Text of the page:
5. Create a sample plan and make that the first deliverable: the more structured something is, the more likely people are to follow it. Build a plan for how you would accomplish the project.  Set up an ideal timeline (see suggestion 1) and a list of items that need to be completed to meet it.  Chances are, if they know what it needs to look like, the group members can come up with a way to fill that plan out.

Also, and I’d really like you to look at this, Faculty Focus has a great checklist for evaluating the effectiveness of an online group project and I strongly suggest you read it and share it with your faculty.  Finally, Moodle doesn’t really lend itself to group projects the way blackboard does.  We can build group forums and threads in the shell but the interactivity is missing.  With that in mind we should look elsewhere.  Here are some webtools that can be used to help facilitate group work:

  1. Skype: Scheduling skype conferences are simple, skype is free and skype uses the same hardware students are using to access moodle. Worst case scenario?  They can call into a conference.  This is a great tool for hosting meetings.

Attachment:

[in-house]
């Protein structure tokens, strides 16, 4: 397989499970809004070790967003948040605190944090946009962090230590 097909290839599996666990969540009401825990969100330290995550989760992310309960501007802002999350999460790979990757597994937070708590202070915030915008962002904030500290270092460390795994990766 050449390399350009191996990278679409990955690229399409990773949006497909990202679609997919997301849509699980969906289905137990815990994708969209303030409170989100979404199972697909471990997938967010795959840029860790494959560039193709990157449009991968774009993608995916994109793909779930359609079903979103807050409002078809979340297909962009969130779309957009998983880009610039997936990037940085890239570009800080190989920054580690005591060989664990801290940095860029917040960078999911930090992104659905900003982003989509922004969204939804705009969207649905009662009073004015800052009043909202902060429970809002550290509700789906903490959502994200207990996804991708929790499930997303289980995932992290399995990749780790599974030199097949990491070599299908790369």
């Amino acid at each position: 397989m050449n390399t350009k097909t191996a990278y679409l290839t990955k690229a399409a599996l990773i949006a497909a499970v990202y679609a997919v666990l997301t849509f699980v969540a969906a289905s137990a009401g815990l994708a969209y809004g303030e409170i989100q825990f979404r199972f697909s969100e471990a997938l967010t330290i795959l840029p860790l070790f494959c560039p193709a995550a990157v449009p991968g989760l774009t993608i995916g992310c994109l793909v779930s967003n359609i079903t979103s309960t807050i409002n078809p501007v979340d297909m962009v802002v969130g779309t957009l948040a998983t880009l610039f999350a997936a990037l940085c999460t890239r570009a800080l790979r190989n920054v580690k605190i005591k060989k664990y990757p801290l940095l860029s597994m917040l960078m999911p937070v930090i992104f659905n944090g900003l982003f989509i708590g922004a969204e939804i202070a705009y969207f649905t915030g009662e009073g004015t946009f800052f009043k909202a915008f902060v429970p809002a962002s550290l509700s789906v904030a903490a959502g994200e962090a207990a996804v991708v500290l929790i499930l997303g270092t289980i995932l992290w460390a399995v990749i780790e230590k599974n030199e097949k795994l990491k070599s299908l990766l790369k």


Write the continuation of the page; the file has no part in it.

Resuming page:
2. GoogleDocs: Students can view the work being created in real time, track access and make edits. Not only can they collaborate, they can hold each other accountable.
  3. Creately: Building charts and diagrams becomes a lot easier and it’s also quite similar to googledocs.
  4. Voicethread: Think Skype, but asynchronous. It allows students to have a conversation but similar to a discussion forum and show things as well.

What do you think?  What has worked for you in the past and what concerns do you have about online group project?  They are tricky, but with the majority of businesses moving to a web 2.0 model and group work being done online at work, I think modeling proper execution in school will help us create a competitive edge for our students.